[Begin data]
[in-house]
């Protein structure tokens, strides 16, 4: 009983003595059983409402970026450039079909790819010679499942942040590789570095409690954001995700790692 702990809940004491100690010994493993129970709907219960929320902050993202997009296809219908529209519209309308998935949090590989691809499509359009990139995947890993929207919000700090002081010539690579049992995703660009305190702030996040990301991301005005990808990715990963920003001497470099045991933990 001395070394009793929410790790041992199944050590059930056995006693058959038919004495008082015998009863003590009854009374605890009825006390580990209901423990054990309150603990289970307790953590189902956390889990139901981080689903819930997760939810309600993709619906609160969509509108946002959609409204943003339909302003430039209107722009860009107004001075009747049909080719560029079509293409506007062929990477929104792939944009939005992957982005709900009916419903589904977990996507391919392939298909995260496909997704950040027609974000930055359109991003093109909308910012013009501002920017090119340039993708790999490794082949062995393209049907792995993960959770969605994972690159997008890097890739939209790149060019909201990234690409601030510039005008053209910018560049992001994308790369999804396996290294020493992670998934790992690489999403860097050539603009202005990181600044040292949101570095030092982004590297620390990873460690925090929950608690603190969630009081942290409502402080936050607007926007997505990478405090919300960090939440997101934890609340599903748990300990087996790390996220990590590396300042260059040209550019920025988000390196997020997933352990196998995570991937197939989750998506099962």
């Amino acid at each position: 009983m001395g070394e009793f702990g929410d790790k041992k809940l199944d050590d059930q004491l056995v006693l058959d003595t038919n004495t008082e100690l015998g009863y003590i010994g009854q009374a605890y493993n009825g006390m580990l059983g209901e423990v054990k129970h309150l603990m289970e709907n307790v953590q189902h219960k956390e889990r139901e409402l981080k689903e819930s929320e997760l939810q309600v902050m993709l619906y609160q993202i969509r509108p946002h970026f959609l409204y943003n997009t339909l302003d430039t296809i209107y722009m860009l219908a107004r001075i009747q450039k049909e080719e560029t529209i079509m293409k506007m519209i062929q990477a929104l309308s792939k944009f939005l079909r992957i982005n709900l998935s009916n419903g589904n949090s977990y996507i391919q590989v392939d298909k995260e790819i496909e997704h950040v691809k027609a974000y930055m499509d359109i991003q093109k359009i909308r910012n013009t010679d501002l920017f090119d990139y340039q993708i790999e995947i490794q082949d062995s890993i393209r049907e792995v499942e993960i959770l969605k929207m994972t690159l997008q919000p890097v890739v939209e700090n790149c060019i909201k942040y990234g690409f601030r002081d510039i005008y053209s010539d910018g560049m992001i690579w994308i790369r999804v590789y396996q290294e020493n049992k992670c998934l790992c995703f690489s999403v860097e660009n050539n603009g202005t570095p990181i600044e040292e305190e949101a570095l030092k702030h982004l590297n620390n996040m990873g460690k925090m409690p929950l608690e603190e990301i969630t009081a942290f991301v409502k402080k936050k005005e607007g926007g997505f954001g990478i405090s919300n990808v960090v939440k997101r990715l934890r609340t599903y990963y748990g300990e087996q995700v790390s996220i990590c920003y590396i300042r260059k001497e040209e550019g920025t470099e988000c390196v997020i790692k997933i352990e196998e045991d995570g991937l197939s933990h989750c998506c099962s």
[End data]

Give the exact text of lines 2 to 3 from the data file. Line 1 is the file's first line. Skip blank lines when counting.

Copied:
């Protein structure tokens, strides 16, 4: 009983003595059983409402970026450039079909790819010679499942942040590789570095409690954001995700790692 702990809940004491100690010994493993129970709907219960929320902050993202997009296809219908529209519209309308998935949090590989691809499509359009990139995947890993929207919000700090002081010539690579049992995703660009305190702030996040990301991301005005990808990715990963920003001497470099045991933990 001395070394009793929410790790041992199944050590059930056995006693058959038919004495008082015998009863003590009854009374605890009825006390580990209901423990054990309150603990289970307790953590189902956390889990139901981080689903819930997760939810309600993709619906609160969509509108946002959609409204943003339909302003430039209107722009860009107004001075009747049909080719560029079509293409506007062929990477929104792939944009939005992957982005709900009916419903589904977990996507391919392939298909995260496909997704950040027609974000930055359109991003093109909308910012013009501002920017090119340039993708790999490794082949062995393209049907792995993960959770969605994972690159997008890097890739939209790149060019909201990234690409601030510039005008053209910018560049992001994308790369999804396996290294020493992670998934790992690489999403860097050539603009202005990181600044040292949101570095030092982004590297620390990873460690925090929950608690603190969630009081942290409502402080936050607007926007997505990478405090919300960090939440997101934890609340599903748990300990087996790390996220990590590396300042260059040209550019920025988000390196997020997933352990196998995570991937197939989750998506099962």
């Amino acid at each position: 009983m001395g070394e009793f702990g929410d790790k041992k809940l199944d050590d059930q004491l056995v006693l058959d003595t038919n004495t008082e100690l015998g009863y003590i010994g009854q009374a605890y493993n009825g006390m580990l059983g209901e423990v054990k129970h309150l603990m289970e709907n307790v953590q189902h219960k956390e889990r139901e409402l981080k689903e819930s929320e997760l939810q309600v902050m993709l619906y609160q993202i969509r509108p946002h970026f959609l409204y943003n997009t339909l302003d430039t296809i209107y722009m860009l219908a107004r001075i009747q450039k049909e080719e560029t529209i079509m293409k506007m519209i062929q990477a929104l309308s792939k944009f939005l079909r992957i982005n709900l998935s009916n419903g589904n949090s977990y996507i391919q590989v392939d298909k995260e790819i496909e997704h950040v691809k027609a974000y930055m499509d359109i991003q093109k359009i909308r910012n013009t010679d501002l920017f090119d990139y340039q993708i790999e995947i490794q082949d062995s890993i393209r049907e792995v499942e993960i959770l969605k929207m994972t690159l997008q919000p890097v890739v939209e700090n790149c060019i909201k942040y990234g690409f601030r002081d510039i005008y053209s010539d910018g560049m992001i690579w994308i790369r999804v590789y396996q290294e020493n049992k992670c998934l790992c995703f690489s999403v860097e660009n050539n603009g202005t570095p990181i600044e040292e305190e949101a570095l030092k702030h982004l590297n620390n996040m990873g460690k925090m409690p929950l608690e603190e990301i969630t009081a942290f991301v409502k402080k936050k005005e607007g926007g997505f954001g990478i405090s919300n990808v960090v939440k997101r990715l934890r609340t599903y990963y748990g300990e087996q995700v790390s996220i990590c920003y590396i300042r260059k001497e040209e550019g920025t470099e988000c390196v997020i790692k997933i352990e196998e045991d995570g991937l197939s933990h989750c998506c099962s």